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May 2, 2003     Cape Gazette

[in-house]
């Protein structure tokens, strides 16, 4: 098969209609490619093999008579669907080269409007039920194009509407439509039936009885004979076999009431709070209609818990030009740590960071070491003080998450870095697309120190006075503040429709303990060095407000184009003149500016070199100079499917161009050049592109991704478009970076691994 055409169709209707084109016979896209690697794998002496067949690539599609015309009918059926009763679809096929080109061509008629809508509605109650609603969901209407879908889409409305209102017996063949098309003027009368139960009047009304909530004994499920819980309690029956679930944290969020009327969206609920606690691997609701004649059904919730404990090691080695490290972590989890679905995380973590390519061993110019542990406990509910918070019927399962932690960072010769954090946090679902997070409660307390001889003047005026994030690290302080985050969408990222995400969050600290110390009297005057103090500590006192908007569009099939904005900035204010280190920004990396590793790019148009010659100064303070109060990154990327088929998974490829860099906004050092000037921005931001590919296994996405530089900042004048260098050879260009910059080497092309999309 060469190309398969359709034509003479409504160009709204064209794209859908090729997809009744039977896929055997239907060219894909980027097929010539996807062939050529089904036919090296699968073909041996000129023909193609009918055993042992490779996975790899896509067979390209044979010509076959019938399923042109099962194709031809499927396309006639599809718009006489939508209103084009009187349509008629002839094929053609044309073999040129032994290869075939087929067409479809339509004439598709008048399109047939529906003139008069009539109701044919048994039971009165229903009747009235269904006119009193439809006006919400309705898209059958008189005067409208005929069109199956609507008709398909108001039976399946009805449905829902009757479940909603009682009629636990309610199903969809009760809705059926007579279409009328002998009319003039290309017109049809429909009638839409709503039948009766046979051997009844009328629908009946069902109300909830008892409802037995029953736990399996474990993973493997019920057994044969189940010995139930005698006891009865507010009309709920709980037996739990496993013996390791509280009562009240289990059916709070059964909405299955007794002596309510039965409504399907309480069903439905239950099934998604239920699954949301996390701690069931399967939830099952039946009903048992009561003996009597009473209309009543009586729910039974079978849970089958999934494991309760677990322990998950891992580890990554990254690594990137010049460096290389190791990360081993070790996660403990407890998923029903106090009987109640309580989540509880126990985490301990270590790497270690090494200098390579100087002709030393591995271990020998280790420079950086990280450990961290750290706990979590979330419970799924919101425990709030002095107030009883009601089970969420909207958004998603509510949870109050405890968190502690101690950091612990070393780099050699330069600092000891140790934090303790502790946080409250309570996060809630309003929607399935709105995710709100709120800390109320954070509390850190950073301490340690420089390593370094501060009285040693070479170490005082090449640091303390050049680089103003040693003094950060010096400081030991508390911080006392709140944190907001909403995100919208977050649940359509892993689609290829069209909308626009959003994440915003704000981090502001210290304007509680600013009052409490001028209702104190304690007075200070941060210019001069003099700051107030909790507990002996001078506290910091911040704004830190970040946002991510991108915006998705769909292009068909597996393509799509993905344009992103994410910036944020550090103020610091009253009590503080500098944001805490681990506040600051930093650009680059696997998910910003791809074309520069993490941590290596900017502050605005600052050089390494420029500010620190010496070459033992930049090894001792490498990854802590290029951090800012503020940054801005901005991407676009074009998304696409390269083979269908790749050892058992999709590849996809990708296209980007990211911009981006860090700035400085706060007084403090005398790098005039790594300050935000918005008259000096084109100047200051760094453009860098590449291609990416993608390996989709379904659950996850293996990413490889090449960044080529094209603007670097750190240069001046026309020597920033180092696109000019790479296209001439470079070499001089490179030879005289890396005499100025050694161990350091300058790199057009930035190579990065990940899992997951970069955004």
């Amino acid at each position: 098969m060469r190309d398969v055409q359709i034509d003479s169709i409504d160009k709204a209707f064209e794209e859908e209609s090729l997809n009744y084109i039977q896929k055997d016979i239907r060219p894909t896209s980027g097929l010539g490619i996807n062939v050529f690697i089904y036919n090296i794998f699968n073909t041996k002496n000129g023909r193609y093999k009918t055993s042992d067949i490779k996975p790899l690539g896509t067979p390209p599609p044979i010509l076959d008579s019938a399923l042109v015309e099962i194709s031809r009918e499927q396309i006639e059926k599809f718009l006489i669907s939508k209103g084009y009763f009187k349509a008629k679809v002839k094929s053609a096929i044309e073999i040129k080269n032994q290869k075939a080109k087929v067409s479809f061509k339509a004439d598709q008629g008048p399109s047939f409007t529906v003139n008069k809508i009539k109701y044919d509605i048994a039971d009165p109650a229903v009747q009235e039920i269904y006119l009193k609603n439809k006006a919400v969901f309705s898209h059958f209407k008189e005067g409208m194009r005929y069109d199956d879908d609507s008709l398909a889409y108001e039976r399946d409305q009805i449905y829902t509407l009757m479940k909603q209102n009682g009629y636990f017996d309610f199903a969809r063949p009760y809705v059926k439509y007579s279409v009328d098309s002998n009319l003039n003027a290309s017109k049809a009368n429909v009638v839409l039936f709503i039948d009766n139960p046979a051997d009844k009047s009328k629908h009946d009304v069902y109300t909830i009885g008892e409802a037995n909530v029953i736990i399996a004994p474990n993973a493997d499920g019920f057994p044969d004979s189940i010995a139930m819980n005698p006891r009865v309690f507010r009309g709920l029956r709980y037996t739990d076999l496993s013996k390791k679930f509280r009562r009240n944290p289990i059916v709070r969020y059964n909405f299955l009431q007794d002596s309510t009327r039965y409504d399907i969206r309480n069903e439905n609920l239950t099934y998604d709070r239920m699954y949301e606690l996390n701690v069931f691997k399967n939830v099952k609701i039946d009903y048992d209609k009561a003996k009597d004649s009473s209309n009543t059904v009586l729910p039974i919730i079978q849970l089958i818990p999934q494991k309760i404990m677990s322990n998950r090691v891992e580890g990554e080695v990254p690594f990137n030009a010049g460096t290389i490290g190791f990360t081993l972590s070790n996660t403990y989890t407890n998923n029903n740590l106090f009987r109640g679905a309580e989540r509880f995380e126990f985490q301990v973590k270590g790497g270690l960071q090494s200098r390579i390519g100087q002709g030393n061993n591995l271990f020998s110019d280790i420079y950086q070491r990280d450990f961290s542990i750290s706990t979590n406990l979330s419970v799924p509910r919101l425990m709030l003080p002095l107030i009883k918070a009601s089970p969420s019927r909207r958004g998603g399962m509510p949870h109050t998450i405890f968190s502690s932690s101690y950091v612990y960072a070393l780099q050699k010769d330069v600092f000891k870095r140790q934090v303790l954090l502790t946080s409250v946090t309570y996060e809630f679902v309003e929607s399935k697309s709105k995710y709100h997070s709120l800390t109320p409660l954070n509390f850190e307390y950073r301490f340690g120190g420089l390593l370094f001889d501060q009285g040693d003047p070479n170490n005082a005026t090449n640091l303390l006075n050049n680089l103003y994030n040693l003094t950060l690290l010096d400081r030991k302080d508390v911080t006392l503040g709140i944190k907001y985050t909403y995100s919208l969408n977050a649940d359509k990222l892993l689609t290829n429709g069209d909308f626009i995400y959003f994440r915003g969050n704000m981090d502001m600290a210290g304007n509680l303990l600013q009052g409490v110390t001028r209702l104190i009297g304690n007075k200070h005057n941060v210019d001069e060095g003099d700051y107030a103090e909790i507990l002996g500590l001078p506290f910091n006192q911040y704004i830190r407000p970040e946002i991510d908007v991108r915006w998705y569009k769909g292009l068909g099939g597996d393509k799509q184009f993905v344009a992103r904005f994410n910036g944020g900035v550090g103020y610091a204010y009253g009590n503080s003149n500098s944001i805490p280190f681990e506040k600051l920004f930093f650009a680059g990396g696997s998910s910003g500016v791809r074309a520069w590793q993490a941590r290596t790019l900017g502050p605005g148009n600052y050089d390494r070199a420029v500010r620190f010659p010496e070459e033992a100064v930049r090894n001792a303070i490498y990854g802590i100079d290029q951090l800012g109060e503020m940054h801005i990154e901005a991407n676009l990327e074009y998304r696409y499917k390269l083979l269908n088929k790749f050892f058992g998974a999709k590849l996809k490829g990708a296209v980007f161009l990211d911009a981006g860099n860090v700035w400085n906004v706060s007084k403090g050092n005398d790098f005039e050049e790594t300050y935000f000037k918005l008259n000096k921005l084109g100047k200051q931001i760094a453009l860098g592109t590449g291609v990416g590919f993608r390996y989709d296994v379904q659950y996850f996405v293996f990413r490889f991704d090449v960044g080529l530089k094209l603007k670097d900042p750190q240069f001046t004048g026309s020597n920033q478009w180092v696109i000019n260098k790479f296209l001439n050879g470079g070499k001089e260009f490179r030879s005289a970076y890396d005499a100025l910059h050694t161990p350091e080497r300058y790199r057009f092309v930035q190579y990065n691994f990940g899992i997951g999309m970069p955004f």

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74 - CAPE GAZETTE, Friday, May 2 - May 8, 2003 HEALTH .& FITNESS Susan G. Komen Breast Cancer FouJadation a00vards grant to Bayhealth The Philadelphia affiliate of the Susan G. Komen Breast Cancer Foundation recently awarded a $25,000 grant to Bayhealth Medical Center for projects to advance breast heath and breast cancer awareness. Bayhealth was selected based on a set of criteria established according to a commu- nity needs assessment of the Delaware Val- ley. Through an intensive review process, the selection committee determined which of the applying organizations best address the specified needs for the Delaware Valley community. "We are very pleased to be able to sup- port Bayhealth's work," said Elaine Grob- man, Susan G. Komen Breast Cancer Foundation, Philadelphia affiliate, execu- tive director. "With such a formidable and widespread disease as breast cancer, it is true dedication like theirs that gives us all hope of saving more lives today and one day finding a cure." According to Bayhealth'cancer educator Paula Hess, RN, Bayhealth will apply the grant to the Bayhealth/Komen Breast Health Outreach for Seniors Program, which works to provide breast health awareness for women older than 65. "Many women think that as they get old- er, they don't need to have mammogram, but the opposite couldn't be more true," she said. "As women get older, their chances of getting breast cancer increase, and they need regu!ar mammograms to detect any abnormal growths." Bayhealth will work with area senior centers and faith-based groups to reach at least 1,000 women through speaking pro- grams and the Mature African-Amedcans for Mammography Coalition. The six key focus areas of the Delaware valley needs assessment are projects focus- ing on breast cancer education, early detec- tion and clinical care for women 65 and older; projects offered in low-income com- munities; projects creat- ing greater awareness of available breast health resources; especially in low-income communi- ties; projects addressing the needs of younger women with breast can- cer/at high risk; projects providing free mam- KOMEN mography screening, di- agnostic testing and treatment for uninsured women and men; project targeting under-served communi- ties currently not funded by the Philadel- phia affdiate.The Susan G. Komen Breast Cancer Foundation was established in 1982 by Nancy Blinker to honor the memory of her sister, Susan (3. Komen, who died from breast cancer at age 36. For more informa- tion on the Bayhealth/Komen Breast Health Outreach Program for Seniors, call Paula Hess, toll-free, at 877-453-7107. Submitted photo Local residents to walk for breast cancer Robin Palumbo and Angela Palm- bo Hastings of Long & Foster Real- tors in Rohoboth Beach will take per- sonal steps to fund access to care and finding a cure for breast cancer by participating in the Susan G. Komen Race for the Cure, May U, in Philadelphia, Pa. Last Mother's Day, more than 34,000 people participated in the 5K race and raised $2.1 million for research, education, screening, and treatment. Every year, 75 per- cent of the money raised by the Komen Philadelphia Race for the Cure stays here in the tristate com- munity for education and treatment and the remaining 25 percent goes toward national research. Throughout the year, both women volunteer their time to the Philadel-. phia ate of the Komen Race for the Cure. This will be the seventh year Palumbo and Hastings will par- ticipate to honor their mother and their aunt, who are breast cancer survivors. To donate or sponsor Palumbo and Hastings, call 226-4481 or you can send a check made payable to the Komen Phila RFTC to Palumbo at 720 Rehoboth Ave., Re- hoboth Beach, DE 19971. For more information, visit www.phillyraee- forthecure.com. Bayhealth names new Medical Oncology Services manager 13ayhealth Medical Center recently promoted Andrea Holecek to Medical Oncology Services manager. In this new position, Holecek has systemwide re- sponsibility for medical oncology and infusion servic- es for Bayhealth Medical Center at Kent General Hos- pital and for the Milford Memorial Hospital Cancer HOLECEK Care Center, where she also manages office operations. "Andrea's expertise in oncology nursing and academic preparation make her a superb fit for (his posi- tion," said Bayhealth Vice President of the southern region Deborah Watson. Holecekjoined Bayhealth in 1991 as an licensed practical nurse. As she ad- vanced her education, she became a registered nurse in the Medical-Surgi- cal Department and later in the IV/Cbemotherapy Department at Kent General Hospital. She most recently served as charge nurse of the Oncolo- gy and Infusion Center at Kent Gener- al. Holecek received her bachelor of science in nursing from Wilmington College and her master's degree in nursing from the University of Delaware. She is certified as an ad- vanced oncology certified nurse and certified registered nurse infusion. r New surgical technique for varicose minimizes scarring Varicose veins in the lower ex- tremities is a common probl.em. It is a dilatation of the superficial veins in the legs. It affects about 25 to 40 million Americans and is four to times more common than medal insufficiency. The signs and symptoms of pri- mary venous insufficiency and varicose veins are multiple. The symptoms could manifest as aching p mn, nocturnal cramps, an- kle edema, dermatitis with or without itching, superficial throm- bopldebitis, external hemorrhage, hyperpigmentation of the skin and ulceration. The anatomy of the veins of the legs consists of the greater saphe- nous system, located in the inner aspect of the leg, as well as the deep femoral vein and the perfora- tors located in between the two systems. Those veins contain a one-way valve that allows the blood to travel toward the heart, preventing blood from pooling and leaking back into the veins. In the case of insufficiency, the main problem with the veins is caused by a de- HEALTH TOPICS Dr. Alae Zarlf is a board- certified surgeon who per- forms general, vascular, tho- racic and various cancer-re- lated surgeries. For more in- formation, call Cape Surgi- ealAsm)eiates at 645-7050. I feet in the functioning of the valves. There are many factors that contribute to the dysfunction of the valves, such as too few valves or congenital agencies, primary valve stretching, overdilatation of the vein wall, thrombosis of the valve sinus, prolonged standing and pregnancy. .When those valves are dysfunc- tional, this allows the blood to pool inside the superficial system of the greater saphenous and the inner saphenous veins. With time, the vein walls become dilated and they become obvious underneath the skin. The diagnosis of vari- cose veins is made by clinical ex- amination and Doppler testing to document the deficiency in the valve function. There are various forms of treatment for varicose veins, but there are primarily two major treatments. The first is conserva- tive treatment that includes eleva- tion of the legs upon resting. Elastic stockings should be worn all of the time by the patient and should be measured professional- ly to be well fitted. Treatment of the underlying cause of varicose veins may also be important. The second branch of treatment is surgical, which is reserved for advanced and severely sympto- matic varicose veins that did not respond well to conservative treat- ment. Traditionally, surgery" has been performed in a fashion that in- cludes multiple open incisions, where under general anesthesia the surgeons make numerous small incisions over the dilated veins, ligating and stripping the veins one by one. This usually leaves multiple scars on the legs, which can sometimes be cosmeti- cally worse than the initial dis- ease. Recently, a new treatment for varicose veins has evolved, which is the transluminated powered phlebectomy. This is actually an endoscopic resection and ablation of superficial varicosities using a powered vein resector, an irrigat- ed illuminator and tumescent anesthesia. Depending on the extent of the area, usually only three to four very small scars are left on the leg by this new treatment, and the scars measure only about two mil- limeters. This procedure gets rid of multiple veins through those small incisions. The technique involves using an illuminator transducer placed through a very small incision un- derneath the area of the veins and the clusters of varicose veins, and another:transsector introducer is used to actually suction and ab- sorb the dilated veins through an- other two millimeter incision placed in the counterpart Of the clustered veins. All small vessels and dilated varicose veins are re- sected and suodoned through this instrument, leaving very small, sometimes unnoticeable, scarring on the leg. In conclusion, this procedure causes little pain, enabling the pa- tient to have an easy recovery. Excellent cosmetic results are achieved, and scarred, previously injected veins can be removed by this technique. All sizes and shapes of veins can be removed, and the equip- ment is very easy to use. There are far fewer incisions, and these can be hidden. It takes less opera- five and anesthesia time, and there is much better visualization of the veins during the procedure.